Batman has always been the billionaire crime-fighter we know and love, as long as you discount the time he was turned into a walking rainbow, or a tree-man, or a toddler, or a block of Batman ice, or an actual bat, or chain-gang prisoner, or when he had bat nipples, or the time…
You know what, fuck it.
I was going to say that Batman has always been his cool, crime-fighting self, but that just isn’t true. Nevertheless, Batman is (usually) an awesome detective-turned-ninja-playboy with near limitless resources and a blatant neglect for who his company hires (see; every villain hired by Wayne Corp. Hint: It’s all of them)
But I got to wondering, with as much time as he spends in the Batcave (insert masturbation joke here) how often does he contract rabies?
You’ll note I said “how often” and not “if ever” Batman has contracted rabies. Allow me to explain.
I’ll start with a compilation of bat facts I found in an article called Bat Rabies in New York State, because I couldn’t find a data compilation called Bat Rabies in Gotham. Of the nine urban species living in New York, nine are capable of contracting rabies. But the most common carrier of rabies among the nine species was, far and away, the brown bat. Also, the most common overall species to be roosting in New York was… the brown bat.
Bats tested for rabies are usually those in proximity to past rabies cases, or are found acting strangely, or are captured for other vermin-related reasons. The percentages of these rabies-positive bats hover between 4.5% in the early 1970’s, and 3.5% in the 1990’s. This was not a decreasing trend, however, and there are lower and higher numbers in the intervening years.
So let’s be generous for this hypothetical and assume 1% of brown bats Bruce Wayne exposes himself to are carriers. There’s also the question of viral transmission method. Bats don’t necessarily have to bite to spread the rabies infection. Because of the way they groom, rabies can be spread through a scratch or direct skin contact. Good thing Batman never comes in contact with large numbers of…
Well at least we can rest assured that Bruce Wayne has his armor on at all times around the wild bats living in his manor, and would never sleep in an exposed position that could…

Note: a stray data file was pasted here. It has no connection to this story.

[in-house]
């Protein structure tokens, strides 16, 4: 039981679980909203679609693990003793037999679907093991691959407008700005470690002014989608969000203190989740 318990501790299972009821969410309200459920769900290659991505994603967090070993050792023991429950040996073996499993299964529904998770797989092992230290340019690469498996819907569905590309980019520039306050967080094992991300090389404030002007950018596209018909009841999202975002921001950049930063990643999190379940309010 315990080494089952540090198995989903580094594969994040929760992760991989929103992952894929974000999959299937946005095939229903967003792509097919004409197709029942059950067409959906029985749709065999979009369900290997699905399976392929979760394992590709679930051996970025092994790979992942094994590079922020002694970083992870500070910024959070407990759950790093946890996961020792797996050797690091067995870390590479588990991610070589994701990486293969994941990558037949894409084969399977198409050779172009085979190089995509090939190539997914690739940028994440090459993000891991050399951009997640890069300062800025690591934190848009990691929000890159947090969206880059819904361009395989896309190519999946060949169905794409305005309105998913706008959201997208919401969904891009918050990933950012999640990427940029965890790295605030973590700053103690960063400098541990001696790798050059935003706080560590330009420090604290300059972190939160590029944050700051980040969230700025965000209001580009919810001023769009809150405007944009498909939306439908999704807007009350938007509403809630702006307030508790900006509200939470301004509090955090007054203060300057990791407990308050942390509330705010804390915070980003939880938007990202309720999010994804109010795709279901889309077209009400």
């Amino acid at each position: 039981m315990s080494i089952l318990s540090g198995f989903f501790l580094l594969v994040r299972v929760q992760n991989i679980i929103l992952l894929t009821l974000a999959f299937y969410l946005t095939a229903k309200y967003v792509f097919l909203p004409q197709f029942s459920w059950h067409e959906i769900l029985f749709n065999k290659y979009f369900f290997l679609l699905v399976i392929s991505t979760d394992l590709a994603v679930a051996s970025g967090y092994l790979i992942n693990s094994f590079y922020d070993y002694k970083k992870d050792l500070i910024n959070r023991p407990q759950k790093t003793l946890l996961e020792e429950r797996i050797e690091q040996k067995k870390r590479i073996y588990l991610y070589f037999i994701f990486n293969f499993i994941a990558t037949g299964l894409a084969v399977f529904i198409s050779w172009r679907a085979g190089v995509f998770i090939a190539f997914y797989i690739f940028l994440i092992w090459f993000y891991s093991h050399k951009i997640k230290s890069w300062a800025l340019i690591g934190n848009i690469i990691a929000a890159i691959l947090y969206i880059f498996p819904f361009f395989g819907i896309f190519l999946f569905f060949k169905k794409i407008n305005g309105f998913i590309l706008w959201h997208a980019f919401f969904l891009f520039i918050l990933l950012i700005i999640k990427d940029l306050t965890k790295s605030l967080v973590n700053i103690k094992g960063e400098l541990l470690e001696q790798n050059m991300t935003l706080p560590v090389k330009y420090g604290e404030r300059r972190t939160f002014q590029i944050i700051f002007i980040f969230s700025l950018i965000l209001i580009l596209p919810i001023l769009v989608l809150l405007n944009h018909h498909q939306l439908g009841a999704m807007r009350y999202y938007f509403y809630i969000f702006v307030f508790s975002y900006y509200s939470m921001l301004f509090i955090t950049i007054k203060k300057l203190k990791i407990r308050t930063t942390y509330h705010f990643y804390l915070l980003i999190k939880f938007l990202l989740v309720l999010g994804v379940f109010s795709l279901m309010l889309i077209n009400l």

Oh. He built a device to call bats to him, to surround himself in bats, as well as scores of innocent people.
And remember, 1 in every 100 of those bastards (at least) is carrying rabies, and probably not worried too much about scratching the skin of the dumb pink apes amidst their cloud of leather-winged fury.
On the off-chance that Bruce Wayne has never contracted rabies, I’m willing to bet someone in his bat-cloud has. Because when he calls for “backup” he never says they’re tame bats that have all undergone veterinary checkups. In fact, we’re led to believe the opposite– that Bruce is using the device to call all bats in the nearby vicinity to him.
Well, at least it’s only rabies, a 98% fatal disease, right?
“Even though rabies and histoplasmosis can be found all over the world, some diseases associated with bats are found exclusively in certain regions of the world. Notably, research suggests that bats might be the source of several hemorrhagic fevers, which affect multiple organ systems in the body and often lead to life-threatening diseases.”
At this point I’m convince Alfred’s job isn’t that of loveable, kindly old butler, but as lifelong nurse hired by his Bruce’s doctor father– to administer regular rabies vaccinations to Batman and all the civilians exposed to his bat fetish, like a cross between Pulp Fiction’s “The Wolf” and the cleanup crew from Men In Black.